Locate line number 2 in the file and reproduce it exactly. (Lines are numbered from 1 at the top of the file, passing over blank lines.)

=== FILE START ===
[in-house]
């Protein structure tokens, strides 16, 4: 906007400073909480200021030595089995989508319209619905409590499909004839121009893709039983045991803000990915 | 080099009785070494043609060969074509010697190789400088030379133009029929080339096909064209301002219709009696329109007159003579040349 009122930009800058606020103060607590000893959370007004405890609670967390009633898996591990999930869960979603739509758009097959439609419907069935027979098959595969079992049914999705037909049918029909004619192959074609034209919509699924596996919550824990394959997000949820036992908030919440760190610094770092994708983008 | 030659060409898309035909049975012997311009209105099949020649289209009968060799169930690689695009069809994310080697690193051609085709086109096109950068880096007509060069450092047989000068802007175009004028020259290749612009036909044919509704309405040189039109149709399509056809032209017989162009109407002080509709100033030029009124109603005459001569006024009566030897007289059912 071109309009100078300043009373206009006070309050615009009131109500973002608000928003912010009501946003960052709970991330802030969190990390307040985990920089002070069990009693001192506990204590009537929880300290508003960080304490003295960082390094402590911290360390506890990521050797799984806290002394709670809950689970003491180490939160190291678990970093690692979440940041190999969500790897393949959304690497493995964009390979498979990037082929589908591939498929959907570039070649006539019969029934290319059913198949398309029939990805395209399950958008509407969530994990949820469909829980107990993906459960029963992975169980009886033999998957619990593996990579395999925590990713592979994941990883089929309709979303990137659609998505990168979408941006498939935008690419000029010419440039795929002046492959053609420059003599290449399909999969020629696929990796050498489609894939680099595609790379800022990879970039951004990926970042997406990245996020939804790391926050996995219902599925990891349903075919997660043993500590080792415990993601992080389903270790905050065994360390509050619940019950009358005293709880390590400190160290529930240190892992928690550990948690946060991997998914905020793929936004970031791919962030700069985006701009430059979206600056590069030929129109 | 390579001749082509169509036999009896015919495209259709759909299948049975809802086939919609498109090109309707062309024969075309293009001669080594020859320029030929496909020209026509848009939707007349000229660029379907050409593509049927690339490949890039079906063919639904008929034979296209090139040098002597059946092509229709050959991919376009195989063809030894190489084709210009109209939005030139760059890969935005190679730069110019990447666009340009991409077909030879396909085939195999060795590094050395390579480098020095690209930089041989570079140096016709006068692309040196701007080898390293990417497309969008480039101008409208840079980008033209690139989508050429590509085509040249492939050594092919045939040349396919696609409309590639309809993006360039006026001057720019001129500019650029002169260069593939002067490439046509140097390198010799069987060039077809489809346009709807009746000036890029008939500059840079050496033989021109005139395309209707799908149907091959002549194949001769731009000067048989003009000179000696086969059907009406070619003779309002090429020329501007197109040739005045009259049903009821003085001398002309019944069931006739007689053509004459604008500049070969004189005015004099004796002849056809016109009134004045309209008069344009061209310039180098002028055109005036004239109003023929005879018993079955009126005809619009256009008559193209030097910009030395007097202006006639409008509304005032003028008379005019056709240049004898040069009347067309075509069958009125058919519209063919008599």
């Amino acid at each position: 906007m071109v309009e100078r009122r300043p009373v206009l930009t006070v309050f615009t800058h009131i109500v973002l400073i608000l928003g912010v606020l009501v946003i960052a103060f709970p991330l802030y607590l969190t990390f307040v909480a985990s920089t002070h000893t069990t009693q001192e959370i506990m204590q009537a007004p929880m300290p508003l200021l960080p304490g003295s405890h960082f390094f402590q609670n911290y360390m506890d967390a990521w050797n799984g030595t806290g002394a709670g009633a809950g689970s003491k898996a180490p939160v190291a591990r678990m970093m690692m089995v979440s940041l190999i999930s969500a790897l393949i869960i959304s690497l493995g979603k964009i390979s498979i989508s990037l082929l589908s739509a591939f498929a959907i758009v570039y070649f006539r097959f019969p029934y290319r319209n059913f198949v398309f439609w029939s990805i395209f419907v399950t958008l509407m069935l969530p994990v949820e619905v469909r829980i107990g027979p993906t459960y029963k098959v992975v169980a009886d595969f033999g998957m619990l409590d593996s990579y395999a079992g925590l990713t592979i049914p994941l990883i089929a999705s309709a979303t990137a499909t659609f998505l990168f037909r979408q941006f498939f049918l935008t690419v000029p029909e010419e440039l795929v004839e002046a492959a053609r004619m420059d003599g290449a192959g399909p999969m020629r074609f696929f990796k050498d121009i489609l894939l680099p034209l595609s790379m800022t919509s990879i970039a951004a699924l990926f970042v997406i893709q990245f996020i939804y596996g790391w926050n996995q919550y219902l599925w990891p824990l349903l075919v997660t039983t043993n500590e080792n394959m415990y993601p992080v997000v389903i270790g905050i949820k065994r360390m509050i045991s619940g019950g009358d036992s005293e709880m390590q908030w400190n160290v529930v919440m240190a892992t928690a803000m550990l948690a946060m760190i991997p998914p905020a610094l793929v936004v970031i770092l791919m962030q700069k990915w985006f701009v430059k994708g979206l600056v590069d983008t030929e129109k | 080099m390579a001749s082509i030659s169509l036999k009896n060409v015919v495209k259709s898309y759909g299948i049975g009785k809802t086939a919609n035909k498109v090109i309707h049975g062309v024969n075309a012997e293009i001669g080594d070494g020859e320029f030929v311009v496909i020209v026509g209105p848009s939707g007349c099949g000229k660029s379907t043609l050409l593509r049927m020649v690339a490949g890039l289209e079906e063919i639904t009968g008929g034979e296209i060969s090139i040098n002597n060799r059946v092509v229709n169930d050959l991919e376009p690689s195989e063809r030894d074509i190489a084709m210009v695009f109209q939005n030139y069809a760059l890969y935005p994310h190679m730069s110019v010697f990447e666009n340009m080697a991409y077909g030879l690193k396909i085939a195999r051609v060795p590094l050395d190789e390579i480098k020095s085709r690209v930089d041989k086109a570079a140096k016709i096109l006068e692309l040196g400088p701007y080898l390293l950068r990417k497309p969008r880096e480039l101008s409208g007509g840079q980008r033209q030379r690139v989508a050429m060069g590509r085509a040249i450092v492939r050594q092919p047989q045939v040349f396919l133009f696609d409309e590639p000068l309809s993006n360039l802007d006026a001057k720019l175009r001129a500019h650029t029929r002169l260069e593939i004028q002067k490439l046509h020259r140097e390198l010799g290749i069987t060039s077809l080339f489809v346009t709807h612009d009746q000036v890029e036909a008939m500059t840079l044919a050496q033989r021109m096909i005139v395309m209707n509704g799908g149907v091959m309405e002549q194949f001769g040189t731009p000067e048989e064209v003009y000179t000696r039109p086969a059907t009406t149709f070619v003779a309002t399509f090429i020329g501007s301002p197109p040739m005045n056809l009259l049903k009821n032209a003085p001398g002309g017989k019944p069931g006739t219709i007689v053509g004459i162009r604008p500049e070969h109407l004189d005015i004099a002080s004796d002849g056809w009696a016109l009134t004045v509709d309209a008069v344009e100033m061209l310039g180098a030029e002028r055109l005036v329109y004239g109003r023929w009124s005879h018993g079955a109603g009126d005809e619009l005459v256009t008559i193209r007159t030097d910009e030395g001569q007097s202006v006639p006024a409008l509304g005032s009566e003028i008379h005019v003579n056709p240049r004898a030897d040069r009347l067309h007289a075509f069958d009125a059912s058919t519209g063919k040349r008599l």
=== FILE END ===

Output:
């Protein structure tokens, strides 16, 4: 906007400073909480200021030595089995989508319209619905409590499909004839121009893709039983045991803000990915 | 080099009785070494043609060969074509010697190789400088030379133009029929080339096909064209301002219709009696329109007159003579040349 009122930009800058606020103060607590000893959370007004405890609670967390009633898996591990999930869960979603739509758009097959439609419907069935027979098959595969079992049914999705037909049918029909004619192959074609034209919509699924596996919550824990394959997000949820036992908030919440760190610094770092994708983008 | 030659060409898309035909049975012997311009209105099949020649289209009968060799169930690689695009069809994310080697690193051609085709086109096109950068880096007509060069450092047989000068802007175009004028020259290749612009036909044919509704309405040189039109149709399509056809032209017989162009109407002080509709100033030029009124109603005459001569006024009566030897007289059912 071109309009100078300043009373206009006070309050615009009131109500973002608000928003912010009501946003960052709970991330802030969190990390307040985990920089002070069990009693001192506990204590009537929880300290508003960080304490003295960082390094402590911290360390506890990521050797799984806290002394709670809950689970003491180490939160190291678990970093690692979440940041190999969500790897393949959304690497493995964009390979498979990037082929589908591939498929959907570039070649006539019969029934290319059913198949398309029939990805395209399950958008509407969530994990949820469909829980107990993906459960029963992975169980009886033999998957619990593996990579395999925590990713592979994941990883089929309709979303990137659609998505990168979408941006498939935008690419000029010419440039795929002046492959053609420059003599290449399909999969020629696929990796050498489609894939680099595609790379800022990879970039951004990926970042997406990245996020939804790391926050996995219902599925990891349903075919997660043993500590080792415990993601992080389903270790905050065994360390509050619940019950009358005293709880390590400190160290529930240190892992928690550990948690946060991997998914905020793929936004970031791919962030700069985006701009430059979206600056590069030929129109 | 390579001749082509169509036999009896015919495209259709759909299948049975809802086939919609498109090109309707062309024969075309293009001669080594020859320029030929496909020209026509848009939707007349000229660029379907050409593509049927690339490949890039079906063919639904008929034979296209090139040098002597059946092509229709050959991919376009195989063809030894190489084709210009109209939005030139760059890969935005190679730069110019990447666009340009991409077909030879396909085939195999060795590094050395390579480098020095690209930089041989570079140096016709006068692309040196701007080898390293990417497309969008480039101008409208840079980008033209690139989508050429590509085509040249492939050594092919045939040349396919696609409309590639309809993006360039006026001057720019001129500019650029002169260069593939002067490439046509140097390198010799069987060039077809489809346009709807009746000036890029008939500059840079050496033989021109005139395309209707799908149907091959002549194949001769731009000067048989003009000179000696086969059907009406070619003779309002090429020329501007197109040739005045009259049903009821003085001398002309019944069931006739007689053509004459604008500049070969004189005015004099004796002849056809016109009134004045309209008069344009061209310039180098002028055109005036004239109003023929005879018993079955009126005809619009256009008559193209030097910009030395007097202006006639409008509304005032003028008379005019056709240049004898040069009347067309075509069958009125058919519209063919008599």